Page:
If the handsome Taliesin East, whose roofs are rhythmical accents on the edge of a bluff overlooking two valleys, were all that Wright left, he would be remembered as the finest architect who worked in the nineteenth-century tradition of romantic domestic design. But, early, he prepared an idea and an imagery for modern design. He achieved in the Larkin Building, Buffalo (1904; destroyed) an integration of circulation, structure, ventilation, plumbing, furniture, office equipment, and lighting.

Constant search for form

Always distinctive and independent, Wright's style changed often. For about ten years after 1915 he drew upon Mayan (an ancient Indian tribe in Mexico) ornament (Barndall House, Hollywood, California, 1920). Even then Wright avoided the barrenness and abstraction of his designs, he insisted upon having the multiple form of buildings reflect the movement of unique sites: the Kaufmann House, "Falling Water," at Bear Run, Pennsylvania (1936–37), where interlocked, reinforced-concrete terraces are poised over the waterfall; the low-cost houses (Herbert Jacobs House, Madison, 1937); and the "prairie houses" (Lloyd Lewis House, Libertyville, Illinois, 1940). No architect was more skillful in fitting form to its terrain: the Pauson House in Phoenix, Arizona (1940) rose from the desert, like a Mayan pyramid, its battered wooden walls reflecting the mountains and desert.

Those brilliant rural houses did not reveal how Wright would respond to an urban setting or to the program of a corporate client. But in the Administration Building for the Johnson Wax Company, Racine, Wisconsin (1936–39, with a research tower added in 1950), he astonished architects with his second great commercial building (after the Larkin Building). A continuous, windowless red-brick wall encloses a high, window-lighted interior space; that space, which contains tall columns, is one of the most peaceful and graceful interior spaces in the world. At Florida Southern College he set side-by-side circle and fragmented rhombus (a four-sided plane), recalling Hadrian's Villa at Tivoli, Italy; he set a helix (spiral form structure) inside the Morris Gift Shop in San Francisco, California (1948–49). Ultimately, he conceived of having the helix surround a tall central space: the six-story Guggenheim Museum in New York City (1946–59), which paid in significant functional defects to gain a memorable experience in viewing art, especially where the helix affords views into a side gallery below.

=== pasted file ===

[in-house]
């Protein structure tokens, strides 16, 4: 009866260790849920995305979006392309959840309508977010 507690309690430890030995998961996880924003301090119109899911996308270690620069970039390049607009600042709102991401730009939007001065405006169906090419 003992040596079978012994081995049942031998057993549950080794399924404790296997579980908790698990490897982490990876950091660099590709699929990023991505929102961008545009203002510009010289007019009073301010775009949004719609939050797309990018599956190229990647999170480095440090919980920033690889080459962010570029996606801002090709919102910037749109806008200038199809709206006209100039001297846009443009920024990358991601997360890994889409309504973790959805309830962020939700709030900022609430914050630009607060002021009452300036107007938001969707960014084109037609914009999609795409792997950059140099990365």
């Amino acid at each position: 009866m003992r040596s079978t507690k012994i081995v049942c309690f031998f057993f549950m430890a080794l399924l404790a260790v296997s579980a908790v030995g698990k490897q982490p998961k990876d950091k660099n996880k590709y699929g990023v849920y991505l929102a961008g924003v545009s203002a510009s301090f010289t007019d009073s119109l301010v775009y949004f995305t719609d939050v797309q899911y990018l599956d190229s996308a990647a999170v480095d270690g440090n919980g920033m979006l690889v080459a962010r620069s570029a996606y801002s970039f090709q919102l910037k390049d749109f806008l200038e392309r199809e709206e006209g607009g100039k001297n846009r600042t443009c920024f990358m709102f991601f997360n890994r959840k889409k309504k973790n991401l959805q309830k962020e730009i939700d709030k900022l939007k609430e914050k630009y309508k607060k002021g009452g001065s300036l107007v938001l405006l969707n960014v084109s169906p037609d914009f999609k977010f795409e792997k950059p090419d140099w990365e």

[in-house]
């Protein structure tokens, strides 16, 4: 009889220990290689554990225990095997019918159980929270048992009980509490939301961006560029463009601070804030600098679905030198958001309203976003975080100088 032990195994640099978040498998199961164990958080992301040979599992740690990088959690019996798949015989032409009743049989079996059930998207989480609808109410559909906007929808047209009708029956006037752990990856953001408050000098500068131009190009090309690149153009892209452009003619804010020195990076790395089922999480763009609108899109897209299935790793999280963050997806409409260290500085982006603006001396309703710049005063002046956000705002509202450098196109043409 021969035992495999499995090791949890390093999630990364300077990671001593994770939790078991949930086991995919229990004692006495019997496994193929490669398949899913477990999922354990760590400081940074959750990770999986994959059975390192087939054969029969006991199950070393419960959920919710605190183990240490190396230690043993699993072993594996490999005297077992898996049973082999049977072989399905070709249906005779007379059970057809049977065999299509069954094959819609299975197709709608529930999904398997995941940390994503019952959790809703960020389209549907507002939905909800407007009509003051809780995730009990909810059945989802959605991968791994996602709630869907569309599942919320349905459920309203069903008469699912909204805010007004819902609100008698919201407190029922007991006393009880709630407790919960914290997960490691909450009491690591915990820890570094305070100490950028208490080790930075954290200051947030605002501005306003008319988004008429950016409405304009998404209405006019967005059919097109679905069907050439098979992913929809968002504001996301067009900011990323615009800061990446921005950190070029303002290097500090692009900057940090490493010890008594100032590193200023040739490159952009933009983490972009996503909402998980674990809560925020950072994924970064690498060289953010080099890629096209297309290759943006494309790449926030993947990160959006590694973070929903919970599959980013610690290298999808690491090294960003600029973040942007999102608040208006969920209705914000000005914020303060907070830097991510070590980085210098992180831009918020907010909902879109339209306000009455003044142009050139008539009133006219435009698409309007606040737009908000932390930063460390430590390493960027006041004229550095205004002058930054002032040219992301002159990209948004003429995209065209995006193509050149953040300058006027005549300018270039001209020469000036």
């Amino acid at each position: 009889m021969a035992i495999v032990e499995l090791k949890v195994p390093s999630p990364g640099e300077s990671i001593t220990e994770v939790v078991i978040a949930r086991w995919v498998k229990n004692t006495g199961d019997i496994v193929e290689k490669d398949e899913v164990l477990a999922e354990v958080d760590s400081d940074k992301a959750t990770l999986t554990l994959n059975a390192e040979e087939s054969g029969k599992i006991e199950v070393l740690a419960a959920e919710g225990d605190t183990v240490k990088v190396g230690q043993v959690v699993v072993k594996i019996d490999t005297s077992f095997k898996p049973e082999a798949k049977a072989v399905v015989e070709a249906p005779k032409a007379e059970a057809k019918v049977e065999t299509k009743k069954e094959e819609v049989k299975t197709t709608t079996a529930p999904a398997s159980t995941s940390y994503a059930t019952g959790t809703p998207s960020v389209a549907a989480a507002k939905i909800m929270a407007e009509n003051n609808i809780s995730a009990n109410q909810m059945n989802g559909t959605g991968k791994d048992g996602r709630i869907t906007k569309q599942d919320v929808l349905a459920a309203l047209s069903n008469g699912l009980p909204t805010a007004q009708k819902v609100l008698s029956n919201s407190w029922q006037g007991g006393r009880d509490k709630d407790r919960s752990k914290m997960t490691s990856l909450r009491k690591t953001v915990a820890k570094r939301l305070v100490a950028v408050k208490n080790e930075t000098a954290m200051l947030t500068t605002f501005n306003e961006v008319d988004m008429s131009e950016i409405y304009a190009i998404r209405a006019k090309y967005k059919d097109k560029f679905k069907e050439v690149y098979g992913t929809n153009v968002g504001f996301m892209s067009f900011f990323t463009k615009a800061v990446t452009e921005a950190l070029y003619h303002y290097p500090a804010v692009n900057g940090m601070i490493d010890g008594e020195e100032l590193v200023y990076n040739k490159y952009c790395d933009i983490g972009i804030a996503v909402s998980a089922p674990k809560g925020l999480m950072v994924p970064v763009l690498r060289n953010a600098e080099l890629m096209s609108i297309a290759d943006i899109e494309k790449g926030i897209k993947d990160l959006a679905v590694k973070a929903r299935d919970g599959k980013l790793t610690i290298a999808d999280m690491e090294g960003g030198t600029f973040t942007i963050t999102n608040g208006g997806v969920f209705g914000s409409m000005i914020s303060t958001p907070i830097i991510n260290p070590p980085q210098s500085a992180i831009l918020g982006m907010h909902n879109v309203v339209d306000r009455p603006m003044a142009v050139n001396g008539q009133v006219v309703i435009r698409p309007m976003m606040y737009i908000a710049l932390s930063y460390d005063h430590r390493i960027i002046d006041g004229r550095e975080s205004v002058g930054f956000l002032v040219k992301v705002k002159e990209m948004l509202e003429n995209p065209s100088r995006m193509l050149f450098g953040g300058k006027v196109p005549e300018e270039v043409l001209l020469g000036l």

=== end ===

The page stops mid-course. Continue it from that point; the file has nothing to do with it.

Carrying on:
The architectural drawings Wright left behind are magical and lyrical. No one might ever build accordingly, but Wright was never content with the commonplace or ordinary to the conventional or the practical. He imagined the wonderful where others were content with the probable. Wright's drawings suggest how far his talent surpassed any client's capacity fully to realize his dream: a world of sanctuaries and gardens, of earth and machines, of rivers, seas, mountains, and prairies, where grand architecture enables men to dwell nobly.

Wright died at Taliesin West on April 9, 1959. His widow, Olgivanna, directed the Taliesin Fellowship.

For More Information

Gill, Brendan. Many Masks: A Life of Frank Lloyd Wright. New York: Putnam, 1987.

Secrest, Meryle. Frank Lloyd Wright: A Biography. Chicago: University of Chicago Press, 1998.

Smith, Kathryn. Frank Lloyd Wright: America's Master Architect. New York: Abbeville Press Publishers, 1998.

Thomson, Iain. Frank Lloyd Wright. San Diego: Thunder Bay Press, 1997.

Thorne-Thomsen, Kathleen. Frank Lloyd Wright for Kids. Chicago: Chicago Review Press, 1994.